Gregory G. H. Rihn's Journal|
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Tuesday, January 5th, 2016
|Milwaukee Art Museum Renovation
Much of the exhibit space at the Milwaukee Art Museum has been closed for months while being repaired and renovated. These spaces were re-opened this month, and on Saturday the 26th, we went to check it out. We were pleased and impressed.
Basically, the major improvement is much better use of space. The two parts of the older building make up large rectangular areas only really broken up by a central stairwell, so, theoretically, one could cram in as many dividing walls to hang things on as one could and still leave space to see the larger pieces. The Art Museum didn’t go that far, but there does seem to be more wall space for hangings, but enough open space to appreciate what is on view. The total number of pieces on exhibit has been increased from 1500 to 2500. Critics have been very complimentary toward the renovation, including a significant article in the New York Times of December 28th. (http://www.nytimes.com/2015/12/29/arts/design/milwaukee-art-museum-reinvigorates-with-renovations.html?emc=edit_th_20151229&nl=todaysheadlines&nlid=23107975&_r=1
This effect is most noticeable in the lower-level contemporary art area. The very austere high-ceilinged spaces make excellent locations for the frequently large modern paintings and installations. Beyond the familiar Warhol and Lichtenberg pieces that have been mainstays of the collection, there are now many more very interesting pieces on display. (A daunting number of which are titled “Untitled,” which makes me realize that it would be very easy to curate a large exhibit on that theme--.)
The upper level, housing the historical collections, has been broken up into intimate rooms, with wall colors and treatments that support the theme of each room. We were glad to see that a version of the “Layton Gallery,” which seeks to recreate an art exhibit as it would have looked at the time of the Museum’s founder, has been preserved, as have iconic exhibits such as the 19th Century German painting collection.
The Milwaukee Art Museum will never have the size or scope of something like the Art Institute of Chicago, but it has always been a very good museum and now is much improved. Its collection gives a nice overview of the history of Art from ancient to modern which is accessible within a leisurely day.This entry was originally posted at http://sinister-sigils.dreamwidth.org/283115.html. Please comment there using OpenID.
|Star Wars: The Force Awakens
On Sunday, Dec. 27th, we went to see the new Star Wars
film, The Force Awakens
. We were pleased and satisfied with it, although not perhaps thrilled. (I would like to know the reactions of someone who came to it never having seen any of the prior installments--.)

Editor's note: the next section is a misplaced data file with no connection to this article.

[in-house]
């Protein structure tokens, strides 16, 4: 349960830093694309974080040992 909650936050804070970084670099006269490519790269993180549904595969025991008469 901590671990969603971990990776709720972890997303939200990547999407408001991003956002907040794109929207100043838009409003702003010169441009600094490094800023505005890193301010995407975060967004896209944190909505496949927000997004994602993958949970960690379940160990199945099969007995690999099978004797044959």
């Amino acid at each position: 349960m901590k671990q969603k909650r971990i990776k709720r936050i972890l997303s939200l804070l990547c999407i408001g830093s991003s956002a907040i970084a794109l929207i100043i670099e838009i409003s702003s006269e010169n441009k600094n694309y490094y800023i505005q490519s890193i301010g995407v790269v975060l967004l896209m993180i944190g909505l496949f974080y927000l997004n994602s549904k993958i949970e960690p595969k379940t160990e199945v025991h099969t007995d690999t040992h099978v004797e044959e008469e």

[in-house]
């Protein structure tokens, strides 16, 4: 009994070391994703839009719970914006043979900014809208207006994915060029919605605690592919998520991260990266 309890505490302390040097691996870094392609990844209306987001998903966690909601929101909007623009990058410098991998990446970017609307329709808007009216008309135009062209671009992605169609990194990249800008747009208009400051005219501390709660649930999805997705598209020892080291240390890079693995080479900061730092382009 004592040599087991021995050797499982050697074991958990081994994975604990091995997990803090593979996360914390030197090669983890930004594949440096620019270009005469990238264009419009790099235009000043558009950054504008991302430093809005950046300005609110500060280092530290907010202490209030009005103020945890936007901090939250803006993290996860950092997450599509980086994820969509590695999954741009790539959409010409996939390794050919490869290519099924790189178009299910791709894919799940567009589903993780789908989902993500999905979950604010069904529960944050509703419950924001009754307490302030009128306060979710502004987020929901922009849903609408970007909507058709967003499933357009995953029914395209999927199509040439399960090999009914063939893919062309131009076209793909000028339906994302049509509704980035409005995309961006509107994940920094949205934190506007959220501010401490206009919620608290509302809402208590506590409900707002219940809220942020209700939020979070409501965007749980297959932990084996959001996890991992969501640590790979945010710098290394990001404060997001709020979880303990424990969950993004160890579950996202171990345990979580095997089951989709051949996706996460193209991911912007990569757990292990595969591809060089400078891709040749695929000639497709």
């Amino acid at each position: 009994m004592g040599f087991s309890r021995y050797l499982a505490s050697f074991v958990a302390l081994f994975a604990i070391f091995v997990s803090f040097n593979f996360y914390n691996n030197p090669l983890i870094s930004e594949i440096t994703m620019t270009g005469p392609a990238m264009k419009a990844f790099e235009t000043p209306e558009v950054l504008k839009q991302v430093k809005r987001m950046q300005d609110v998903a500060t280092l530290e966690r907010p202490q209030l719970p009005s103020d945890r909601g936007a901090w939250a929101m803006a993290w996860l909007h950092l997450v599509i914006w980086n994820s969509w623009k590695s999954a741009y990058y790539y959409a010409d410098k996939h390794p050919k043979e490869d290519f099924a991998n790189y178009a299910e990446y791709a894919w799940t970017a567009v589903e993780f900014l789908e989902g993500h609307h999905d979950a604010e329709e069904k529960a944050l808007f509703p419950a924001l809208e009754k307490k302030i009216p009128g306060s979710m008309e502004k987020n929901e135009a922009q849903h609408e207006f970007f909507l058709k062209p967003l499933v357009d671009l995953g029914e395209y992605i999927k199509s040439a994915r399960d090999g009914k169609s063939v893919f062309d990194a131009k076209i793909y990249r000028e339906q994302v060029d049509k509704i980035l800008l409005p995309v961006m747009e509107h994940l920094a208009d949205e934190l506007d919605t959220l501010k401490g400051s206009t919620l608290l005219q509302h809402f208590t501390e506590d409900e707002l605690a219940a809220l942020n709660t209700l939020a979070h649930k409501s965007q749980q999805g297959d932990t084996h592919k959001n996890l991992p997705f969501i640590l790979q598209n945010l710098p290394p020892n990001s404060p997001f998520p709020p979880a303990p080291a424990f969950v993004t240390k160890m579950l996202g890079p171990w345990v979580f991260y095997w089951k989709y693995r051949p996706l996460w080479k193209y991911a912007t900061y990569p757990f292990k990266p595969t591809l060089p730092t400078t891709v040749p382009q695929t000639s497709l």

Quite a bit has been said and written about this film’s similarities to the priors, in particular A New Hope
. I think almost all of this is intentional, not just in putting in characters and visual references from earlier movies, but in overarching theme and plot. I rather suspected/hoped that this would be the case after viewing the much-maligned The Phantom Menace
. The plot of that film, with its discovery of the talented young one, and the battle culminating in the destruction of the enemy’s flagship by an attack from within its defenses, also echoes the theme and plot of A New Hope
, and seeing this recur again makes me “hope” that this also was not an accident nor a failure of invention. Remember, that George Lucas supposedly had nine episodes plotted out in “The Adventures of Luke Skywalker,” and it is just possible that even those years ago, an overarching plot had been envisioned, in which the cycle of time returns on itself in a spiral, not quite coming back to the same point. Those who fail to learn the lessons of history—the always short-sighted “Sith”—build ever larger and more terrifying super-weapons, only to have their technological Goliaths destroyed by the Light Side’s Davids. *
At the beginning of The Force Awakens
, the galaxy is in a state of low-intensity warfare, pitting a renascent “Republic” against the remnant Empire lead by the “First Order”, with the “Rebellion” staging an anti-Empire insurgency. The McGuffin this time is not a set of plans, but a star map showing the whereabouts of Luke Skywalker, who has become a hermit. Incidents surrounding the attempts to recover the data heat up the war, causing the First Order to activate its “Starkiller Base,” a planet-cracker that is an order of magnitude more dangerous than either version of the Death Star.
The next generation of heroes are caught up in the tide of events. Poe Dameron (Oscar Isaac), the Rebellion/Republic’s ace fighter pilot at least signed on for this. “Finn,” (John Boyega) a reluctant Storm Trooper dragooned into the Imperial forces as a child, finds an opportunity to desert. And Rey (Daisy Ridley) is an orphaned scavenger inhabiting a Tattoine-like desert world when Fate, perhaps literally, seeks her out. Kylo Ren (Adam Driver) is a conflicted Vader-wannabee, the genuine next generation of Dark Lords.